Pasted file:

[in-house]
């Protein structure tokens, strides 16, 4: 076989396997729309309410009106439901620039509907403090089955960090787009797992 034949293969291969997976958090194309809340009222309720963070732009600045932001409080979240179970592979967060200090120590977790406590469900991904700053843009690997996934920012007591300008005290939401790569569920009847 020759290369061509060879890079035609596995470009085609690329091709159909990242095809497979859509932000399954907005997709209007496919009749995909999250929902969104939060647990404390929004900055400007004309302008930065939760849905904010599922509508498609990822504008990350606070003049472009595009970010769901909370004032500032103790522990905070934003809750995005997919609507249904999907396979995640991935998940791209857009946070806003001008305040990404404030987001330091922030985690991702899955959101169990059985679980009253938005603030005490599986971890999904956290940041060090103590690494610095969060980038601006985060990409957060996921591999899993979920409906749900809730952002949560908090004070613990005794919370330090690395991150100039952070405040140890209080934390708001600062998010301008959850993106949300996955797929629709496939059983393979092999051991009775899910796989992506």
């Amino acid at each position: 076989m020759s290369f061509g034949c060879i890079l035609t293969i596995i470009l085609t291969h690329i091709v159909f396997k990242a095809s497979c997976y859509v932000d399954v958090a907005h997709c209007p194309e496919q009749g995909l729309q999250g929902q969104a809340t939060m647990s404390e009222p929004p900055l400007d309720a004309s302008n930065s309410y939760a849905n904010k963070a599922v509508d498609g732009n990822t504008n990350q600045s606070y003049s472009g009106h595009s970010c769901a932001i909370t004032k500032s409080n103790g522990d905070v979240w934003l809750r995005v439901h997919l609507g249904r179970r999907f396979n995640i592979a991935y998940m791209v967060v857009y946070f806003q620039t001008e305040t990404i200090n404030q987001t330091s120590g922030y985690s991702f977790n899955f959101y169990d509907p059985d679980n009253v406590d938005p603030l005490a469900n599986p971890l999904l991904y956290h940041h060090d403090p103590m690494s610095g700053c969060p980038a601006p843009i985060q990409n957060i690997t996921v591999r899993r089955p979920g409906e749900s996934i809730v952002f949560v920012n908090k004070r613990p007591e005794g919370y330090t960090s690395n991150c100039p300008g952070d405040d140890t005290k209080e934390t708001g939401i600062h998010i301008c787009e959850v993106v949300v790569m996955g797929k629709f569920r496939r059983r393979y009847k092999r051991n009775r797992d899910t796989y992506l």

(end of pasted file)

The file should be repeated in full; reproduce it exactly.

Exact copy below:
[in-house]
């Protein structure tokens, strides 16, 4: 076989396997729309309410009106439901620039509907403090089955960090787009797992 034949293969291969997976958090194309809340009222309720963070732009600045932001409080979240179970592979967060200090120590977790406590469900991904700053843009690997996934920012007591300008005290939401790569569920009847 020759290369061509060879890079035609596995470009085609690329091709159909990242095809497979859509932000399954907005997709209007496919009749995909999250929902969104939060647990404390929004900055400007004309302008930065939760849905904010599922509508498609990822504008990350606070003049472009595009970010769901909370004032500032103790522990905070934003809750995005997919609507249904999907396979995640991935998940791209857009946070806003001008305040990404404030987001330091922030985690991702899955959101169990059985679980009253938005603030005490599986971890999904956290940041060090103590690494610095969060980038601006985060990409957060996921591999899993979920409906749900809730952002949560908090004070613990005794919370330090690395991150100039952070405040140890209080934390708001600062998010301008959850993106949300996955797929629709496939059983393979092999051991009775899910796989992506």
């Amino acid at each position: 076989m020759s290369f061509g034949c060879i890079l035609t293969i596995i470009l085609t291969h690329i091709v159909f396997k990242a095809s497979c997976y859509v932000d399954v958090a907005h997709c209007p194309e496919q009749g995909l729309q999250g929902q969104a809340t939060m647990s404390e009222p929004p900055l400007d309720a004309s302008n930065s309410y939760a849905n904010k963070a599922v509508d498609g732009n990822t504008n990350q600045s606070y003049s472009g009106h595009s970010c769901a932001i909370t004032k500032s409080n103790g522990d905070v979240w934003l809750r995005v439901h997919l609507g249904r179970r999907f396979n995640i592979a991935y998940m791209v967060v857009y946070f806003q620039t001008e305040t990404i200090n404030q987001t330091s120590g922030y985690s991702f977790n899955f959101y169990d509907p059985d679980n009253v406590d938005p603030l005490a469900n599986p971890l999904l991904y956290h940041h060090d403090p103590m690494s610095g700053c969060p980038a601006p843009i985060q990409n957060i690997t996921v591999r899993r089955p979920g409906e749900s996934i809730v952002f949560v920012n908090k004070r613990p007591e005794g919370y330090t960090s690395n991150c100039p300008g952070d405040d140890t005290k209080e934390t708001g939401i600062h998010i301008c787009e959850v993106v949300v790569m996955g797929k629709f569920r496939r059983r393979y009847k092999r051991n009775r797992d899910t796989y992506l």